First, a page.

(Bloomberg) -- Britain’s Health Security Agency issued an alert on an unusual rise in Scarlet Fever and Strep A infections last week and said the increase was most likely related to high amounts of circulating bacteria and social mixing. 

Although deaths from a Strep A infection are rare, so far at least eight children have died and the agency said it issued its warning to help make the public aware of the signs and symptoms they should watch out for. 

What is Strep A? 

Group A Streptococcus is a bacteria usually found in the mouth or on the skin that can cause strep throat and scarlet fever, as well as skin infections. In some rare cases, it can lead to more serious illnesses. 

Does it only affect young children?

It is most commonly found in younger children under 10 and can spread rapidly via close contact with an infected person or through coughs and sneezes or from a wound. However, many people carry Strep A harmlessly and don’t develop illness or only get mild infections. 

What are the main symptoms of Strep A?

Symptoms can include a sore throat, fever and a red bumpy skin rash that has a sandpaper-like feel to it, known as scarlet fever. In more severe cases, Strep A can cause invasive infections where the bacteria enters the bloodstream, potentially leading to life-threatening conditions such as sepsis, necrotising fasciitis and abscesses. 

What are the signs of a more serious Strep A infection?

Children can become very quickly unwell when a severe infection sets in. Symptoms to watch out for include a persistently high temperature that won’t ease with normal measures, lethargy, difficulty breathing, severe muscle pain, vomiting, reduced urine production, red and swollen joints or refusal to walk or move an arm. 

Is Strep A more deadly than usual this year?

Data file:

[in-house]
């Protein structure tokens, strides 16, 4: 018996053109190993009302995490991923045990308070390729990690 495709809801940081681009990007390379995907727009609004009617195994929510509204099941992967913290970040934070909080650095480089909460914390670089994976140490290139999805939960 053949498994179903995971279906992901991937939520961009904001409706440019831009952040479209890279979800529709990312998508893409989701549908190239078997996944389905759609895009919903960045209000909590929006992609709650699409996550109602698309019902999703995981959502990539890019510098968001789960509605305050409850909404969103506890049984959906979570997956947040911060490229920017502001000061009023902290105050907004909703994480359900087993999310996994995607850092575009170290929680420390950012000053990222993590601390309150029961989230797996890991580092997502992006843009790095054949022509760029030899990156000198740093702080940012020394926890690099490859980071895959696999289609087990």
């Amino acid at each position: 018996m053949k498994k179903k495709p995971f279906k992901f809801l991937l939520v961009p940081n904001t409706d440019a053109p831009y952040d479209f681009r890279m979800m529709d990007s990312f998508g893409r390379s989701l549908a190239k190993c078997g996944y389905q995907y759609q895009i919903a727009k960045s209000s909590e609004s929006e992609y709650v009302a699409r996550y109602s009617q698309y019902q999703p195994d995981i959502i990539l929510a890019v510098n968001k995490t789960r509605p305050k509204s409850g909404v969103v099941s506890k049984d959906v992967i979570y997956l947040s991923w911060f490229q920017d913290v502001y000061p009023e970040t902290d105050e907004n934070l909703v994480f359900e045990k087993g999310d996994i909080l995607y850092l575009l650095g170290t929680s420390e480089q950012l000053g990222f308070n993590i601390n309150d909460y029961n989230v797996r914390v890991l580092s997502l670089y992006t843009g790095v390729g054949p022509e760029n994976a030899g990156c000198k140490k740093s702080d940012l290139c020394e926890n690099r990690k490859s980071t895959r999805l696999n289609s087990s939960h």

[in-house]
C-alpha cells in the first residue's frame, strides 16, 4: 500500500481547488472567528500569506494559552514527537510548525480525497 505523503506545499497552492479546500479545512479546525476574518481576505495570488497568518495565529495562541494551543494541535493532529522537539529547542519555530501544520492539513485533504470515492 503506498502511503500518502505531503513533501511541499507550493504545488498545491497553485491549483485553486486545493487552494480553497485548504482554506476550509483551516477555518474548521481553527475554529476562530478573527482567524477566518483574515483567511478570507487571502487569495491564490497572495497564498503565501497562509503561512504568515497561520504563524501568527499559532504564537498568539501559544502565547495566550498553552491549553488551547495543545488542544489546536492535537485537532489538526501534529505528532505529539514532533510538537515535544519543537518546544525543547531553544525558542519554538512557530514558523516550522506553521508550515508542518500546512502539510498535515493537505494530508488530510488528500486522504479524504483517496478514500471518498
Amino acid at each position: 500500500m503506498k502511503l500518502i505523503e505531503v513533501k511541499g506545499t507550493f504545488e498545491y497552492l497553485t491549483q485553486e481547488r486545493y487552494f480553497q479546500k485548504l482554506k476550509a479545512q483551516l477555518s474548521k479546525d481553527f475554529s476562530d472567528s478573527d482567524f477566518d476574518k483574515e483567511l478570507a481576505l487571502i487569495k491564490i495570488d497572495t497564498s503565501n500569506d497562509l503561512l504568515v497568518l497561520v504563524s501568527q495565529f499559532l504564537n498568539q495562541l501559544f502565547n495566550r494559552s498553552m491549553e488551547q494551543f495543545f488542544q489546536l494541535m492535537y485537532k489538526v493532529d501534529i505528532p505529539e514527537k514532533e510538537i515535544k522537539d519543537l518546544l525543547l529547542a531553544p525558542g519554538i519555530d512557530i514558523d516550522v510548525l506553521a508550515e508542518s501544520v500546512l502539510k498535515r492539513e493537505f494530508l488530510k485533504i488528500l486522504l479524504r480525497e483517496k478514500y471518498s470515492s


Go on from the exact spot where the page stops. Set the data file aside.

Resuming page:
There is no indication that a more lethal strain of Strep A is circulating, according to the UK Health Security Agency. It is unusual, however, for cases to be rising at this time of year as typically they tend to peak in late spring or early summer, often after chicken pox infections, according to Elizabeth Whittaker at Imperial College London. There were 851 cases of scarlet fever reported in the week through Nov. 20, more than four times the weekly average in recent years.

During the first two years of the pandemic, children were not mixing as much as they are now and Strep A infections are coinciding with a peak in winter respiratory viruses. When there are high numbers of infections, then severe cases and deaths are more likely. 

How is Strep A treated?

There is no vaccine yet but Strep A is usually treated successfully with antibiotics, such as penicillin. In an invasive setting, however, patients can deteriorate very quickly, which is a major challenge for clinicians meaning parents and carers should be alert to signs of worsening symptoms. 

How is Strep A prevented?

Good hand and respiratory hygiene are important for stopping the spread of many bugs, including Strep A. Children should wash their hands properly with soap for 20 seconds, use a tissue to catch coughs and sneezes and keep away from others when feeling unwell. Children with scarlet fever should stay at home until at least 24 hours after the start of antibiotic treatment to avoid spreading the infection. 

--With assistance from Naomi Kresge.

©2022 Bloomberg L.P.